Corpus of Electronic Texts Edition
The Gaelic Maundeville (Author: John Maundeville)

paragraph 249

I will here relate somewhat of the description of the court of Prester John, to wit: The city in which he usually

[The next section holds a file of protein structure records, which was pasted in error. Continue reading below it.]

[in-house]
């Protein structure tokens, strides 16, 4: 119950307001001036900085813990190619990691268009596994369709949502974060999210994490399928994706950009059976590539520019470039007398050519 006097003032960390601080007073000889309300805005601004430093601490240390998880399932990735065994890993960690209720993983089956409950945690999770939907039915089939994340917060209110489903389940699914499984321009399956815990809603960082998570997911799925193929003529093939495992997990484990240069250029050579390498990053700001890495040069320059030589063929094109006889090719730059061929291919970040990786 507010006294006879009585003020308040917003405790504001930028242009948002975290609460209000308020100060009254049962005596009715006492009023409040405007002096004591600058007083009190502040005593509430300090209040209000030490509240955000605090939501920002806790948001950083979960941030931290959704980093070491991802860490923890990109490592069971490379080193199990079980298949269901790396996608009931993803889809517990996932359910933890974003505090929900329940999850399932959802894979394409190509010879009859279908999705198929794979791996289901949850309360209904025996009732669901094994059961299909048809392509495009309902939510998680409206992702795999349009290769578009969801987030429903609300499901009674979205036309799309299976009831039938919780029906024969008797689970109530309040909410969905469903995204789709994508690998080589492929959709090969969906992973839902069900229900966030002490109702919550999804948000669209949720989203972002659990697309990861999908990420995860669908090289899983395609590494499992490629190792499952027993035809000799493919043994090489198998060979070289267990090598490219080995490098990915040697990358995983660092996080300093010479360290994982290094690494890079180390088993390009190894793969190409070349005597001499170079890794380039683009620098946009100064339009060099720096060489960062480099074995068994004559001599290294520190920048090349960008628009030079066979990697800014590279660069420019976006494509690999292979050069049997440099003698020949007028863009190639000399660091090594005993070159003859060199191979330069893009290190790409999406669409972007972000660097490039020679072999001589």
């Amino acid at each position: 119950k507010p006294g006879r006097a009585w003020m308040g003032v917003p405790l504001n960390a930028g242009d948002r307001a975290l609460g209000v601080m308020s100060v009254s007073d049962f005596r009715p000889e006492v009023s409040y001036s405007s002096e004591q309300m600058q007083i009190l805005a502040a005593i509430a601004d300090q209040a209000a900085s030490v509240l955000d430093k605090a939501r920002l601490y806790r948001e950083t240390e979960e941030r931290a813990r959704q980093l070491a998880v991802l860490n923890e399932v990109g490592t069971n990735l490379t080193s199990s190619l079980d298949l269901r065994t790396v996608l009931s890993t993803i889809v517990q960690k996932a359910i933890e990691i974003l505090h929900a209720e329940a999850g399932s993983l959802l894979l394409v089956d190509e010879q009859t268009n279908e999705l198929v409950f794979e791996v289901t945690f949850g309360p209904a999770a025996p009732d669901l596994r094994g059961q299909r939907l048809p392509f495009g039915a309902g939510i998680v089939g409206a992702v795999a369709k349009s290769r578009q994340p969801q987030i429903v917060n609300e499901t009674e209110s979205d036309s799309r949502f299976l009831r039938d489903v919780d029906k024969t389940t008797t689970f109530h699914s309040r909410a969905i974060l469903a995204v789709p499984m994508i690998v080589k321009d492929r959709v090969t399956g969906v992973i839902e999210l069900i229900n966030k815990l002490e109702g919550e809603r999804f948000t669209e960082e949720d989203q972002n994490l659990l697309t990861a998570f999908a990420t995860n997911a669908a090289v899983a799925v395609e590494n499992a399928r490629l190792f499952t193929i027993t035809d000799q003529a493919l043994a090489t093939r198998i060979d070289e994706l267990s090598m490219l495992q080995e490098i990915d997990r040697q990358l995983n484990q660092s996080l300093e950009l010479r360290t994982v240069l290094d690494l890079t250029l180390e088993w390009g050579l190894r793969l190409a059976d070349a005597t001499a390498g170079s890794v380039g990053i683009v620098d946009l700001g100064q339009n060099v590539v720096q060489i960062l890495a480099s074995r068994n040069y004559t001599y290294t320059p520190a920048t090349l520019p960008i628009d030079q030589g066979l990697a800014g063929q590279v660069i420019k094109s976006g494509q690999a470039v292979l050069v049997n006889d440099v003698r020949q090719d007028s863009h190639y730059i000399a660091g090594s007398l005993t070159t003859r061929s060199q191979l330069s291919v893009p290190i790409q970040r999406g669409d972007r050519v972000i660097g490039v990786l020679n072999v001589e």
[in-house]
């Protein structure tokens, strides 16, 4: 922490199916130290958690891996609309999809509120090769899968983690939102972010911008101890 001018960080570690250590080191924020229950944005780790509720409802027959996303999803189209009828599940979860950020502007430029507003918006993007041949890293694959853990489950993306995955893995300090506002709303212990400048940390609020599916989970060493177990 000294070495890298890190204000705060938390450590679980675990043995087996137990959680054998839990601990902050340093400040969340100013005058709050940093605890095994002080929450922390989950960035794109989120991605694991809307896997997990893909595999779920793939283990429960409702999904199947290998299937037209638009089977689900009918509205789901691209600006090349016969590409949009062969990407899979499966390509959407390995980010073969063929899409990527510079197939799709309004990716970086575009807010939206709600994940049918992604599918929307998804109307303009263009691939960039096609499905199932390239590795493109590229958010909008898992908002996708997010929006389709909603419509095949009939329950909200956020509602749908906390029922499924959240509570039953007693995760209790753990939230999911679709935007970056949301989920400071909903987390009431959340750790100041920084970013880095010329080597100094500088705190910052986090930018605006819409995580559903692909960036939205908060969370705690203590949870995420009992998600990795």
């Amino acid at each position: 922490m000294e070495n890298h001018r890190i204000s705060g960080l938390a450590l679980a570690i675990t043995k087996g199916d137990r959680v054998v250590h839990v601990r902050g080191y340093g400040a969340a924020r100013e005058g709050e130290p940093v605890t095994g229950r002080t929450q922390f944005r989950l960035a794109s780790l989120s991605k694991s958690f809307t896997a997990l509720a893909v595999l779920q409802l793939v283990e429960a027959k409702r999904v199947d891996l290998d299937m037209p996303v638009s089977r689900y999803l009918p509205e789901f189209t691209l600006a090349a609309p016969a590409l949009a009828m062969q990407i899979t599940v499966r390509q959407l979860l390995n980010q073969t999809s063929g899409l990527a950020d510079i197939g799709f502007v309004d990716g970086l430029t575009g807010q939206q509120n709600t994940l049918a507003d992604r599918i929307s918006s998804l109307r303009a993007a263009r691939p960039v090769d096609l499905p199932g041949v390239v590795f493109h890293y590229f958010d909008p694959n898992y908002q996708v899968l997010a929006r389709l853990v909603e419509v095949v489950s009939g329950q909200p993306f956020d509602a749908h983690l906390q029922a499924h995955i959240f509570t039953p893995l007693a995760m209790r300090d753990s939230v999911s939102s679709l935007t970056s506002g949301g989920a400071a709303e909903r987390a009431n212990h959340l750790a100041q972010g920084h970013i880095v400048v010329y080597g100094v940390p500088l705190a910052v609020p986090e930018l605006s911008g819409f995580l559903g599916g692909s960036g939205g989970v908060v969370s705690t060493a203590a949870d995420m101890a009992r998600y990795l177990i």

dwells is Sas. On the top of the greatest castle therein are two golden apples in which are two carbuncles that in the night greatly illuminate the whole city. And the principal gates in the city are of a precious stone called sardenis, and the windows of his hall and chambers are of crystal, and the table on which he partakes of food is of gold and the noblest stones in his country, and its trestles are of the same kind. And in his chamber are carbuncles which illuminate the night, and though the chamber is made light by them, there are twelve crystal lamps therein full of balm aflame and giving a good odour to the chamber and expelling evil air. And the form of his bed is of gold and of sapphire to keep him from desire of lechery, and to put him to sleep, for he lies with his wife only thrice in the year to engender children. And there are usually in his own court more than thirty thousand men besides those that come and go; and those thirty thousand, nor the thirty thousand that be at the court of Magnus Khan, do not consume as much food and drink as two thousand of folk of our country.